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  1. Susan Morgan

    Thinking of you, Donna. Safe travels.

  2. My thoughts will be with you also. Stay well, travel safely. I hope you get as much time with Aunt Bee as possible.

  3. BeBrave! Our thoughts are with you.

  4. Prayers will go with you Donna <3

  5. Emma Sutton

    May your visit be filled with more laughter than tears….
    God Bless!

  6. Travel safely — and fly casual. Sorry to hear about your Aunt Bea’s struggle. Best of luck with everything.

  7. My heart and prayers are with you. You are loved.

  8. Have a safe trip and enjoy the time you have with your family.

  9. So sorry you are traveling for a sad reason. I wish you a safe journey and a meaningful visit with your Aunts. God bless.

  10. lostAnnfound

    Safe journey to you.

  11. I’m sorry. Hope you find some good time with the two women, in spite of it all. Come back to us!

  12. Isn’t life grand sometimes? So busy, what a list but so important to be making it now to go where you are needed and need to be. In my thoughts.

  13. I’m so sorry you have to travel for such a sad reason. Sending lots of positive thoughts and prayers your way. May you have safe travels!

  14. Donna Freedman

    Many thanks to all for your kind comments. I’ll be posting from on the road, as it were, but it won’t just be sad stuff. Promise.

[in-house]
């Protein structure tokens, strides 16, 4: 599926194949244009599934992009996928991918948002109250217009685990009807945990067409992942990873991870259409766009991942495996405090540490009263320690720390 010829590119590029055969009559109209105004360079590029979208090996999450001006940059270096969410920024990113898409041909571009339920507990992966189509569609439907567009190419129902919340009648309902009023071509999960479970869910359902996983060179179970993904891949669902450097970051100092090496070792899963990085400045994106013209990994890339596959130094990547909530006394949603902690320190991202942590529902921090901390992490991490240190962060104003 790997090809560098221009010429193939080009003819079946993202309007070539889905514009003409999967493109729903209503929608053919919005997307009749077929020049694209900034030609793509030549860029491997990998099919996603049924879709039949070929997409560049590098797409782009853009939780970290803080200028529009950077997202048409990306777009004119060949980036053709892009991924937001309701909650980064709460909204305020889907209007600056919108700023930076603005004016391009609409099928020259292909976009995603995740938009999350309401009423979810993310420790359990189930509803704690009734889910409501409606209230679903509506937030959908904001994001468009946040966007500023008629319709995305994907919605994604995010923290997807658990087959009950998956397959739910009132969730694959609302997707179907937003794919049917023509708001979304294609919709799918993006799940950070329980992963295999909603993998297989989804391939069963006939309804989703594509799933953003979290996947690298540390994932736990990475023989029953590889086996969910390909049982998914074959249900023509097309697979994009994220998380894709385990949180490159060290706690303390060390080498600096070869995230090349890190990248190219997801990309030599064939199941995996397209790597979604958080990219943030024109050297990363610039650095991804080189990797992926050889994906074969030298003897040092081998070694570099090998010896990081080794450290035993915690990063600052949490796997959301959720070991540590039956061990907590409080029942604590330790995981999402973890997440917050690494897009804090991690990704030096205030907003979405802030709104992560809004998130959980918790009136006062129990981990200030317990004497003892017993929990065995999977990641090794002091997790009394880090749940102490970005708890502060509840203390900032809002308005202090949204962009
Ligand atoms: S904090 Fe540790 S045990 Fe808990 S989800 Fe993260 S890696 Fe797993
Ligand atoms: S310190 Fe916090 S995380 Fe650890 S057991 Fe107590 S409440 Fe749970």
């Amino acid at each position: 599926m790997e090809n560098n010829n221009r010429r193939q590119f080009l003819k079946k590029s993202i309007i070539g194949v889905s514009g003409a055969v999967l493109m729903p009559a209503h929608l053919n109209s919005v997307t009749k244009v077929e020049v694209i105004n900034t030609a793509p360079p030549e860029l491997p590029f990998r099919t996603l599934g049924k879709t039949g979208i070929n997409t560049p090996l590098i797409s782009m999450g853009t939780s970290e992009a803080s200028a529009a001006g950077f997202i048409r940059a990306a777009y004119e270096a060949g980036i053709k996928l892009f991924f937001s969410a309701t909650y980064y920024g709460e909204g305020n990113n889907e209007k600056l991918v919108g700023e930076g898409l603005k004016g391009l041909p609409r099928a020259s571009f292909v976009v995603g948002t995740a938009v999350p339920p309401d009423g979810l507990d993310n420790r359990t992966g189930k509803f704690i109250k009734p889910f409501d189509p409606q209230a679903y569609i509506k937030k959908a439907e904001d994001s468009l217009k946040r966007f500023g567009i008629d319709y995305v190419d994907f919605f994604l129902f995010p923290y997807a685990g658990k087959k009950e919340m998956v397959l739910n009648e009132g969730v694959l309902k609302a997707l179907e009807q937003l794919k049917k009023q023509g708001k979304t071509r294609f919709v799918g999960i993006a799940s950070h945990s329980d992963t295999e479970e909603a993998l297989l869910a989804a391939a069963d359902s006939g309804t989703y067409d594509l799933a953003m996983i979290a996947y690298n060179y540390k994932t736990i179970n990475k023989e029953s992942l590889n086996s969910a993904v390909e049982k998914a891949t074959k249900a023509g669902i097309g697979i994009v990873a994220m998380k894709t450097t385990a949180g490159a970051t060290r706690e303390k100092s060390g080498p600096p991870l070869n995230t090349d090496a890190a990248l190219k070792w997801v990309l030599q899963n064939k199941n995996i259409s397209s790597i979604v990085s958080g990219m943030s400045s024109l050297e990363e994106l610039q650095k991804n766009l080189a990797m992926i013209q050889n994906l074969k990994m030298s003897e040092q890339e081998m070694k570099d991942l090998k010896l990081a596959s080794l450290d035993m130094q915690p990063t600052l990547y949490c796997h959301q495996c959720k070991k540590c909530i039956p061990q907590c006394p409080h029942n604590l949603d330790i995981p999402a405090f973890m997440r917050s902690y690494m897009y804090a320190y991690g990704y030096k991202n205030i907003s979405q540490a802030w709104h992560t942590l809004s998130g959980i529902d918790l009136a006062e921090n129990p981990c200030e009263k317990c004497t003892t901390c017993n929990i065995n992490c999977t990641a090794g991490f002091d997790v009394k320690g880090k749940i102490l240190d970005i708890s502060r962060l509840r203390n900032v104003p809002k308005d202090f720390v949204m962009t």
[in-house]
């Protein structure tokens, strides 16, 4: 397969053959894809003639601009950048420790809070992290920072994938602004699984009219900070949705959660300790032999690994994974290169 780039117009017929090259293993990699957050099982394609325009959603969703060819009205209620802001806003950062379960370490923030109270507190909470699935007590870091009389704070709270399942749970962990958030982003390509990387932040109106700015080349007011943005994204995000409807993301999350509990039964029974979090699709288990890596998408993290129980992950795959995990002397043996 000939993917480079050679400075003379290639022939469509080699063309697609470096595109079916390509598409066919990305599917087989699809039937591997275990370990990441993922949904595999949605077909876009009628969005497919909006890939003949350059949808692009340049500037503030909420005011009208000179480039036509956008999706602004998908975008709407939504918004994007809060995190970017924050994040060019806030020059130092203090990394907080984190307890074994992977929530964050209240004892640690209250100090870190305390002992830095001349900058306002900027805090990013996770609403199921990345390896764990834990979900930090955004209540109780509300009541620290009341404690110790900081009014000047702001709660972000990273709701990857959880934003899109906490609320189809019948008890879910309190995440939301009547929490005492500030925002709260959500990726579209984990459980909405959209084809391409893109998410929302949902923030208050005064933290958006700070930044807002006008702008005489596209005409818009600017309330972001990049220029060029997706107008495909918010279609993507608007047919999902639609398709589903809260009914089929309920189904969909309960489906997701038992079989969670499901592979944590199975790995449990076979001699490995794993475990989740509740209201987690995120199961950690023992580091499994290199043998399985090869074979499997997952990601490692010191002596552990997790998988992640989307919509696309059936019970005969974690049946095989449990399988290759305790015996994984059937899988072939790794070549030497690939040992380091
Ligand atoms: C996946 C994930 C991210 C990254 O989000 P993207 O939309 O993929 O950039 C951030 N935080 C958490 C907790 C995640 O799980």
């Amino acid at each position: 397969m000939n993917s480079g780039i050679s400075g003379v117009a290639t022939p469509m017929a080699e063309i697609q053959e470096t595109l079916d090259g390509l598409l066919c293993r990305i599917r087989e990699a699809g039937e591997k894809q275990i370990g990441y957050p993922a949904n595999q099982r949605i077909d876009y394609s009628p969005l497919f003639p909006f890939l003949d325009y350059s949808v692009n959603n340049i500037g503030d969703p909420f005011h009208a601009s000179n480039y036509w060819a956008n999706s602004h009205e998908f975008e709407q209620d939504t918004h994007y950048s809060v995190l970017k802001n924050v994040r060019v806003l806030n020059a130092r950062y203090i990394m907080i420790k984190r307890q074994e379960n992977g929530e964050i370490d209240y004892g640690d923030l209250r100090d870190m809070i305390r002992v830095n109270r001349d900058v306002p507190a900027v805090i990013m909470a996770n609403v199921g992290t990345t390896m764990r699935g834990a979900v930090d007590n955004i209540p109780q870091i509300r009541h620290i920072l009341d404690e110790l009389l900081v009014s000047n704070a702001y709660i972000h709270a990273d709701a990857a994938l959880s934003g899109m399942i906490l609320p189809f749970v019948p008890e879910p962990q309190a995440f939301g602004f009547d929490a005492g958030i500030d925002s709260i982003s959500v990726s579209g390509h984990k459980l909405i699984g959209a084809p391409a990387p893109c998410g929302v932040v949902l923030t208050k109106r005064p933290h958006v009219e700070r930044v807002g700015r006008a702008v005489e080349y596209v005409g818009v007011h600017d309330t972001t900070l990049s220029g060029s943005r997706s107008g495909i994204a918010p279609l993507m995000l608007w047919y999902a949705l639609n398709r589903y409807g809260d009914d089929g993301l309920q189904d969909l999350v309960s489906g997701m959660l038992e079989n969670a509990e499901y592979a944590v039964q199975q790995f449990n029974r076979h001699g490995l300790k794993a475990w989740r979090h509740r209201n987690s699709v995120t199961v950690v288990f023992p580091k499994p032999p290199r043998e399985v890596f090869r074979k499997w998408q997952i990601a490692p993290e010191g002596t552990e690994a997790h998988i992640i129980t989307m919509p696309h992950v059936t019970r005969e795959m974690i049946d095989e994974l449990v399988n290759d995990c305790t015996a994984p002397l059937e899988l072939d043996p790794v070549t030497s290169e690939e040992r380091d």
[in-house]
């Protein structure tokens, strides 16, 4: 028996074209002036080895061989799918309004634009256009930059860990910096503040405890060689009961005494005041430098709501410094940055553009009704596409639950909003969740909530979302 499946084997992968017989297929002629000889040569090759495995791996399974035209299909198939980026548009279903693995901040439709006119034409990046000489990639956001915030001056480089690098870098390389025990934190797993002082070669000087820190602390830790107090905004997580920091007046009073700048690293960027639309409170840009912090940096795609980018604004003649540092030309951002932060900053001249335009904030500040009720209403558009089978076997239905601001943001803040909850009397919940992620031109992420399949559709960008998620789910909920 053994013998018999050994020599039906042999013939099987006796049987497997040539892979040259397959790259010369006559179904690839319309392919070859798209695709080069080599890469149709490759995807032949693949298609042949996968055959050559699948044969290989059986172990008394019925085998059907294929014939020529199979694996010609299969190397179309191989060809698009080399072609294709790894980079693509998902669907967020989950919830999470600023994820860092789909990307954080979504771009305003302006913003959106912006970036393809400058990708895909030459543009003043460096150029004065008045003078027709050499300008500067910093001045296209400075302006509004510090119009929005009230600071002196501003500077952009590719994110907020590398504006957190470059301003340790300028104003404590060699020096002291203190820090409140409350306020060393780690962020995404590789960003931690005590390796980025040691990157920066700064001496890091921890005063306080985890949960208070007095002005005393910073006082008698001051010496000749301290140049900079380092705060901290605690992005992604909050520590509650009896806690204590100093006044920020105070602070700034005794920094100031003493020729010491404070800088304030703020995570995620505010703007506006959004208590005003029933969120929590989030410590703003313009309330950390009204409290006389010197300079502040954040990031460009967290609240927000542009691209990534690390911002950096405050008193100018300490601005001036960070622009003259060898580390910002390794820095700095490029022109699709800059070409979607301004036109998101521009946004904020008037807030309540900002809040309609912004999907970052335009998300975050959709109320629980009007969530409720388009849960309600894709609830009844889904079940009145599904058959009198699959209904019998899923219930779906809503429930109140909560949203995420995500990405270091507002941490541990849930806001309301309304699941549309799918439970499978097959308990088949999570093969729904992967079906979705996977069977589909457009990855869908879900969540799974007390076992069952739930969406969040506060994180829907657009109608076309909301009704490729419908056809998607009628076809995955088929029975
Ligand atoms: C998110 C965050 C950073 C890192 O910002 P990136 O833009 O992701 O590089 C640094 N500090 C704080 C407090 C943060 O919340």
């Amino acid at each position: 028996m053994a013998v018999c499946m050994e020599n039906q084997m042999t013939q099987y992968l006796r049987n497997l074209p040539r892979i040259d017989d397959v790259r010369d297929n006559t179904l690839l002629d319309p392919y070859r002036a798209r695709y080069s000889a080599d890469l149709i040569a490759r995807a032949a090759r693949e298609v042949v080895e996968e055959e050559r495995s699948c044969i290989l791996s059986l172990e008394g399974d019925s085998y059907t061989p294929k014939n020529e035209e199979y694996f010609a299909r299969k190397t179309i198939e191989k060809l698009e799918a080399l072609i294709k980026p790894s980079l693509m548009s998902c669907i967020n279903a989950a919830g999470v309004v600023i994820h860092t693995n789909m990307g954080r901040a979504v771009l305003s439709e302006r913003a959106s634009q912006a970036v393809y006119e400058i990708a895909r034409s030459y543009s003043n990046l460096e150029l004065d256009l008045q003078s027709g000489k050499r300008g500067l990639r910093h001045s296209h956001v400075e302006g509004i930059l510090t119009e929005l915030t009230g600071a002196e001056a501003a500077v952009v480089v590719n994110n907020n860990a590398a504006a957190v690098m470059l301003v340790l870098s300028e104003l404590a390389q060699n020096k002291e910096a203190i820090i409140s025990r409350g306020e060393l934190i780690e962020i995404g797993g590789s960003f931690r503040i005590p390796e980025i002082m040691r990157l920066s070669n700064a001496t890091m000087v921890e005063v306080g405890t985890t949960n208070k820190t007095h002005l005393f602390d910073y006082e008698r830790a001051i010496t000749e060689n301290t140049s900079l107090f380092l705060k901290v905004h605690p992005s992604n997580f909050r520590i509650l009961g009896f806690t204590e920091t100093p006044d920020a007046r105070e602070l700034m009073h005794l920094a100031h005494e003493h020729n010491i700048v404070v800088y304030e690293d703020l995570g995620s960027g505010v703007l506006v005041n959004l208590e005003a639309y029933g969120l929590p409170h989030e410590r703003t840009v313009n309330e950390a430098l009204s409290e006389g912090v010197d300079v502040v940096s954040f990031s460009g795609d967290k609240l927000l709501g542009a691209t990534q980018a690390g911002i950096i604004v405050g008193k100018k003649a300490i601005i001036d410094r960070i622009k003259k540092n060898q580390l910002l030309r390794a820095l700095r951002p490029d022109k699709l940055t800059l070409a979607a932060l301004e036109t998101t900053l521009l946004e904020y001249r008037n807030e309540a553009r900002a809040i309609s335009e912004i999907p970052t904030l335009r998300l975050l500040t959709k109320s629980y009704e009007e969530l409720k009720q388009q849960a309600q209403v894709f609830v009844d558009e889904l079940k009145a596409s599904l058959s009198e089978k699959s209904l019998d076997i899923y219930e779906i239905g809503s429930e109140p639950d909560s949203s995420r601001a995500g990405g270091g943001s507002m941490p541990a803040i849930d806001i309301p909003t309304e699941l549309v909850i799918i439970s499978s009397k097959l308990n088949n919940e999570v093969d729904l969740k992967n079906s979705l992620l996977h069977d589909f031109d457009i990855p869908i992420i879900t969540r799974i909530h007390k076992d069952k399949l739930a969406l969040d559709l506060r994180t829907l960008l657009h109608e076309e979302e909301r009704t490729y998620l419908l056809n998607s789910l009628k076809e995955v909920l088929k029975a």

15. My thoughts and prayers are with you. Godspeed.

  16. Awww, this is so tough. What a heavy heart you must be carrying. I love your last sentence; “I hate saying goodbye, but I’m thankful for the opportunity to do so.” Aunt Bea may feel the same way, only I’m thinking she’ll be grateful to YOU for the opportunity. Be safe!

  17. My thoughts and prayers are with you and your family.

  18. Sarah L

    You are in my thoughts. I had to do this last month, with my grandparents on the other side of the US. Yesterday got a call one doesn’t have much time left. Like you, I’m grateful for the chance to have given a proper goodbye. We don’t always get second chances in life, and its good to not have to regret things.

    I am sure your aunts know how much you love them, and your having the ability to drop everything and go over there will be something they remember for the rest (and you for yours) lives. I hope though, they have many more years in them, and you go, and just have an enjoyable visit. No funneral.

  19. I’d have moved up the timetable as well. It’s wonderful that you have the flexibility to pick up and do that.
    May White Light and Good Energy follow you(and Aunt Bea) on your journeys “home”.
    And if you need a lift or a place to stay in eastern PA at some point, just lmk. 😎

  20. Catseye

    Sure hope this trip is just a visit, Donna. Take care and travel safely.

  21. Donna, it’s a bitch getting older and losing our elders is one reason.

    Hugs to you and prayers for your Aunts.

  22. Tracy Stone

    I’m so sorry you have to go under these circumstances. I hope you enjoy your time with your family.

  23. Amber Storck

    My thoughts and prayers are with you Donna. Good luck at your dad’s.